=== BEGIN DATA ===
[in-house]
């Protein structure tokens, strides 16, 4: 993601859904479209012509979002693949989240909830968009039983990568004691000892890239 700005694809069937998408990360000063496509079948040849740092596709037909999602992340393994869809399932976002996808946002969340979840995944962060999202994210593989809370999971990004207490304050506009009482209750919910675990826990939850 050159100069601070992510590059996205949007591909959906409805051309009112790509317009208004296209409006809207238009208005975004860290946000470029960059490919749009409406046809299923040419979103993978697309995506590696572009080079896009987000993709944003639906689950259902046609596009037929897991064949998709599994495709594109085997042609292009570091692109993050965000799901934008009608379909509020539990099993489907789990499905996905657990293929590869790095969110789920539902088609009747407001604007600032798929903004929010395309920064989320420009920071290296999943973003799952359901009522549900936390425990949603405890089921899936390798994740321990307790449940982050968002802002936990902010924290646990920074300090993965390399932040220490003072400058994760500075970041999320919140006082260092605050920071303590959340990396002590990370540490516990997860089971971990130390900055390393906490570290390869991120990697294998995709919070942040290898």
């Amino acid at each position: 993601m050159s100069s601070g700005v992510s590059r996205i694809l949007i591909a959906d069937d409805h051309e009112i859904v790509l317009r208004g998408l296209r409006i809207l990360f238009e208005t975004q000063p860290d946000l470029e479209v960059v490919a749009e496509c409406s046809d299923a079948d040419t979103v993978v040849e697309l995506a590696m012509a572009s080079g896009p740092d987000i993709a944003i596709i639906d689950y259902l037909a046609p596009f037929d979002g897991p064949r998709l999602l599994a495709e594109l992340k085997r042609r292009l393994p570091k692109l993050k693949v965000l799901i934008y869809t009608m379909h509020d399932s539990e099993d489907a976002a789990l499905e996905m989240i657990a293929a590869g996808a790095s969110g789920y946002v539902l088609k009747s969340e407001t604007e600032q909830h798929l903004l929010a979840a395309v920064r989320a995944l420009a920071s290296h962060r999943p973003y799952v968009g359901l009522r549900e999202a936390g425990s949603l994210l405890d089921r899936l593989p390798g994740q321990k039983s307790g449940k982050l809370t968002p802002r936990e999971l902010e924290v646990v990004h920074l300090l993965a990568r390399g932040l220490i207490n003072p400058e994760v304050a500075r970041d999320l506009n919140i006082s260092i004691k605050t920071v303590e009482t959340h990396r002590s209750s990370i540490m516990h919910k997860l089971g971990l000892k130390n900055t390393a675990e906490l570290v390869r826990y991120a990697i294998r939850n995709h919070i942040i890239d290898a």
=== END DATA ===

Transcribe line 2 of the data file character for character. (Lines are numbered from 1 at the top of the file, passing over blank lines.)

């Protein structure tokens, strides 16, 4: 993601859904479209012509979002693949989240909830968009039983990568004691000892890239 700005694809069937998408990360000063496509079948040849740092596709037909999602992340393994869809399932976002996808946002969340979840995944962060999202994210593989809370999971990004207490304050506009009482209750919910675990826990939850 050159100069601070992510590059996205949007591909959906409805051309009112790509317009208004296209409006809207238009208005975004860290946000470029960059490919749009409406046809299923040419979103993978697309995506590696572009080079896009987000993709944003639906689950259902046609596009037929897991064949998709599994495709594109085997042609292009570091692109993050965000799901934008009608379909509020539990099993489907789990499905996905657990293929590869790095969110789920539902088609009747407001604007600032798929903004929010395309920064989320420009920071290296999943973003799952359901009522549900936390425990949603405890089921899936390798994740321990307790449940982050968002802002936990902010924290646990920074300090993965390399932040220490003072400058994760500075970041999320919140006082260092605050920071303590959340990396002590990370540490516990997860089971971990130390900055390393906490570290390869991120990697294998995709919070942040290898």